Bromham's vision was blurring, but he could see the room was swinging. He toppled over, fireworks bursting in his brain as the back of his skull hit the ground. The girl – the monster – maintained her grip, patiently.

  He gripped the Taser in his trembling hand. He doubted that it would work on the girl. But just maybe it would work on him.

  He pointed it at his own chest and pulled the trigger.

  There was a snap and a fizz and the monster yowled, tearing her hand away. Bromham barely heard the sounds over the renewed pounding of his heart. It was like stepping out of a meat-locker and plunging into a pit of hot tar. The blast of electricity to his core left him thrashing and twitching and not dead yet.

  He couldn't stand, but he could crawl. He crawled towards the apartment door, cursing his shivering limbs for their weakness. His palms and kneecaps scraped the concrete. He dared not look back at the girl in case he lost his balance.

  Three metres from the door. Two. One.

  He reached up for the handle, as though he were a rock climber clawing at the precipice.

  A hand closed around his ankle, and he felt the rest of his life slip away.

  ~

  Detective Pravo pulled up a block away from the apartment building, and turned the key. The motor ceased its rumbling.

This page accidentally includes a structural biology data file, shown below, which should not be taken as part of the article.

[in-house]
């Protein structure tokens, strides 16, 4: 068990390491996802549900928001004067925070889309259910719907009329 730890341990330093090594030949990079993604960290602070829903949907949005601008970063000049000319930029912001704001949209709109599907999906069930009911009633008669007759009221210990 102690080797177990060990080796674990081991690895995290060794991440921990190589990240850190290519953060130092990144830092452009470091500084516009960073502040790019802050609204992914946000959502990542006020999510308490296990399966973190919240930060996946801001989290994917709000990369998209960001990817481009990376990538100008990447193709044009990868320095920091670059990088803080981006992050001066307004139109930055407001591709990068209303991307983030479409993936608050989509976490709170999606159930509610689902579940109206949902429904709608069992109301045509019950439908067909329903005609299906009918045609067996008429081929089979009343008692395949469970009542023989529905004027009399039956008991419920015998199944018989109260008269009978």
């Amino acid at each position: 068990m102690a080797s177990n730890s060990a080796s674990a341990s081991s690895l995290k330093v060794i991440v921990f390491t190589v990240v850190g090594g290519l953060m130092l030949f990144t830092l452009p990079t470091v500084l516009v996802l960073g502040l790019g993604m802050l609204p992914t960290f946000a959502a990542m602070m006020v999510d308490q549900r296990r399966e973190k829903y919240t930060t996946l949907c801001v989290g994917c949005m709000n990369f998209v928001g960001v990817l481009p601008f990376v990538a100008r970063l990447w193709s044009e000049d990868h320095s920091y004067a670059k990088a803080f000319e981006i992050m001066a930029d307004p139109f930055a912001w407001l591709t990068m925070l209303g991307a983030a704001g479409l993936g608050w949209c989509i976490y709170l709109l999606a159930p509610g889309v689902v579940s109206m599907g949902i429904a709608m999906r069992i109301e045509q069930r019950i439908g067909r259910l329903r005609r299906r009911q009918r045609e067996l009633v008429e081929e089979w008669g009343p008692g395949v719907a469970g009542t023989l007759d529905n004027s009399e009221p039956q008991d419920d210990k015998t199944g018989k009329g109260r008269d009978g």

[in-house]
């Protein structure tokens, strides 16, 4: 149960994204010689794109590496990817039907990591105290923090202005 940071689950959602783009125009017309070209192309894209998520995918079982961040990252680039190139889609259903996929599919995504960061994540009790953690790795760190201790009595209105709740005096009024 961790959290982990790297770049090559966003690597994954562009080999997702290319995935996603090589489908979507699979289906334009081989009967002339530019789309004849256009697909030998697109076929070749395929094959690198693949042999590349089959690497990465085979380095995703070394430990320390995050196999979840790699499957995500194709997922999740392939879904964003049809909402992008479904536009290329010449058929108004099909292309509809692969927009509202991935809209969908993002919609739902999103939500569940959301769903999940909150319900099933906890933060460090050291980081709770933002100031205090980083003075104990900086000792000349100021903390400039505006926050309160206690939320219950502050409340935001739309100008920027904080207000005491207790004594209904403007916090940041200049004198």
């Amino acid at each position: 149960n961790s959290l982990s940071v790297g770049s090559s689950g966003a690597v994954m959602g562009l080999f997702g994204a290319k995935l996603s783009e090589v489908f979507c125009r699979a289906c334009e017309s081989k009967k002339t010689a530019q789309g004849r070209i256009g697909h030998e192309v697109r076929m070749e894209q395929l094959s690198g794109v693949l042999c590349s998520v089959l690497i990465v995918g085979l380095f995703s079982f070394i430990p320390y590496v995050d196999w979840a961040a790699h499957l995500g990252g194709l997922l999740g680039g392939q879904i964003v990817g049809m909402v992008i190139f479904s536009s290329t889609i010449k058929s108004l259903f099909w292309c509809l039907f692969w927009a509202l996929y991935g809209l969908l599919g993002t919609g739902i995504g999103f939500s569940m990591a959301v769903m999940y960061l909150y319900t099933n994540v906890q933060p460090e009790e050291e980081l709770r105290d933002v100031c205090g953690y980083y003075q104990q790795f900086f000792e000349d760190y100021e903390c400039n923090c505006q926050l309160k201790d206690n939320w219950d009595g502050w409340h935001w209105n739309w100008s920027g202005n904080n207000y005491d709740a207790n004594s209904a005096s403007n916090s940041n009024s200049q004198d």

Two bodies. One of them a cop. Surely dispatch could have spared more than one detective to check it out? What was this city coming to?

  Soon, she thought, they won't send anybody at all.

  About the author

  Jack Heath is the pen name of an internationally bestselling author. He wrote The Cut Out, the Countdown To Danger series and fifteen other action-packed thrillers for young people, which have been shortlisted for multiple awards and published in several languages around the world.

  In the course of his research he has trained with firearms, performed street magic, visited morgues and prisons, travelled through Russia and read only books by women for a year. When he’s not touring schools, libraries and festivals around the world, he lives in Canberra.

  For more information, visit jackheath.com.au.